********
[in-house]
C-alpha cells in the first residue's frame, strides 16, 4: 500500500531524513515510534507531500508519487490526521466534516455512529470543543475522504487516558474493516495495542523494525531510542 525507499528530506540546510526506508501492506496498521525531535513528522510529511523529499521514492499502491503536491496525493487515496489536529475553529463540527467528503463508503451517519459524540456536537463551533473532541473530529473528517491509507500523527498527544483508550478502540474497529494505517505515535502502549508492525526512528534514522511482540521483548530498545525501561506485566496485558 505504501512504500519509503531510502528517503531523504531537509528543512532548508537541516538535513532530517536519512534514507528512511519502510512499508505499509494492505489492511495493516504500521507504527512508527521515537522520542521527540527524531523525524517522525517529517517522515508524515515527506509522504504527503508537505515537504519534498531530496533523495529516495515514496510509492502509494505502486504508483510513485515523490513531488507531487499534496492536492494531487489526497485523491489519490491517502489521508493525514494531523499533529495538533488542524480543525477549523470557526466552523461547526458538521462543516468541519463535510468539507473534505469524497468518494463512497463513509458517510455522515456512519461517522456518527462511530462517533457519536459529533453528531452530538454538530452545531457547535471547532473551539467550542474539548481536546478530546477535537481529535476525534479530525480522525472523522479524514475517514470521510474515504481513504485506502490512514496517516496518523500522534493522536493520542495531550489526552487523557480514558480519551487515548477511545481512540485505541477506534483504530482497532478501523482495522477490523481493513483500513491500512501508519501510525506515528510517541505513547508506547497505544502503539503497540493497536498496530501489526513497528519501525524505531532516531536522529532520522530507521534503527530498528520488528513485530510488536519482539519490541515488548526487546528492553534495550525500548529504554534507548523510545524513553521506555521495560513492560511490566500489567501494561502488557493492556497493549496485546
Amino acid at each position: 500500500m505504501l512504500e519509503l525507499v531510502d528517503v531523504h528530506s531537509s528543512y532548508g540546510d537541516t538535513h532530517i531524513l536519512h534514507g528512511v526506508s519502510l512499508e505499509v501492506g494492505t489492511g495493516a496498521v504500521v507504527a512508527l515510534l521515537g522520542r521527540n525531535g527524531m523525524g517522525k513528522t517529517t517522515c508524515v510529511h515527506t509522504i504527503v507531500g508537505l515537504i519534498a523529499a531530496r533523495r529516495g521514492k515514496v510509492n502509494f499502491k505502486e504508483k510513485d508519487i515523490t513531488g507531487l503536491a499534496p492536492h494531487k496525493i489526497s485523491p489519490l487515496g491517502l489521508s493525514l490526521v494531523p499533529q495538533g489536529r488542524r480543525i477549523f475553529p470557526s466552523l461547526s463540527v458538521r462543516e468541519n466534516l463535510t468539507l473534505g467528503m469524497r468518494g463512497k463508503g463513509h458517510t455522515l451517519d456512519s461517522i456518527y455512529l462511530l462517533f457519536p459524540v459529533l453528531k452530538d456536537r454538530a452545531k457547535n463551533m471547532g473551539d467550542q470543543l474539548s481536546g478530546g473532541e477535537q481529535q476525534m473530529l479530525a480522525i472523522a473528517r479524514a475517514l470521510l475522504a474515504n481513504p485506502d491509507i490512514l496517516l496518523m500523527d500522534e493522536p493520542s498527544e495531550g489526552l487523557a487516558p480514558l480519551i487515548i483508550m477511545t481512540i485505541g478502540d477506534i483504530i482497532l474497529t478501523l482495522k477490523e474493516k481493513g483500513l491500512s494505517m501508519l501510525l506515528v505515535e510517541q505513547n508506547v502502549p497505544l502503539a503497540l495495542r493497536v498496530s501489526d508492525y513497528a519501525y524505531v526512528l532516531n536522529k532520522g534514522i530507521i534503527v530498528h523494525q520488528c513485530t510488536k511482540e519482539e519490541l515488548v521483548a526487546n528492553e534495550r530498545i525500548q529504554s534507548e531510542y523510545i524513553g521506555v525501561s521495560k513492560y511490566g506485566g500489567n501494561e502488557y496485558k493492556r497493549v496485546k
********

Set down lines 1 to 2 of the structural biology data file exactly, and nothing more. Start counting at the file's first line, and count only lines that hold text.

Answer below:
[in-house]
C-alpha cells in the first residue's frame, strides 16, 4: 500500500531524513515510534507531500508519487490526521466534516455512529470543543475522504487516558474493516495495542523494525531510542 525507499528530506540546510526506508501492506496498521525531535513528522510529511523529499521514492499502491503536491496525493487515496489536529475553529463540527467528503463508503451517519459524540456536537463551533473532541473530529473528517491509507500523527498527544483508550478502540474497529494505517505515535502502549508492525526512528534514522511482540521483548530498545525501561506485566496485558 505504501512504500519509503531510502528517503531523504531537509528543512532548508537541516538535513532530517536519512534514507528512511519502510512499508505499509494492505489492511495493516504500521507504527512508527521515537522520542521527540527524531523525524517522525517529517517522515508524515515527506509522504504527503508537505515537504519534498531530496533523495529516495515514496510509492502509494505502486504508483510513485515523490513531488507531487499534496492536492494531487489526497485523491489519490491517502489521508493525514494531523499533529495538533488542524480543525477549523470557526466552523461547526458538521462543516468541519463535510468539507473534505469524497468518494463512497463513509458517510455522515456512519461517522456518527462511530462517533457519536459529533453528531452530538454538530452545531457547535471547532473551539467550542474539548481536546478530546477535537481529535476525534479530525480522525472523522479524514475517514470521510474515504481513504485506502490512514496517516496518523500522534493522536493520542495531550489526552487523557480514558480519551487515548477511545481512540485505541477506534483504530482497532478501523482495522477490523481493513483500513491500512501508519501510525506515528510517541505513547508506547497505544502503539503497540493497536498496530501489526513497528519501525524505531532516531536522529532520522530507521534503527530498528520488528513485530510488536519482539519490541515488548526487546528492553534495550525500548529504554534507548523510545524513553521506555521495560513492560511490566500489567501494561502488557493492556497493549496485546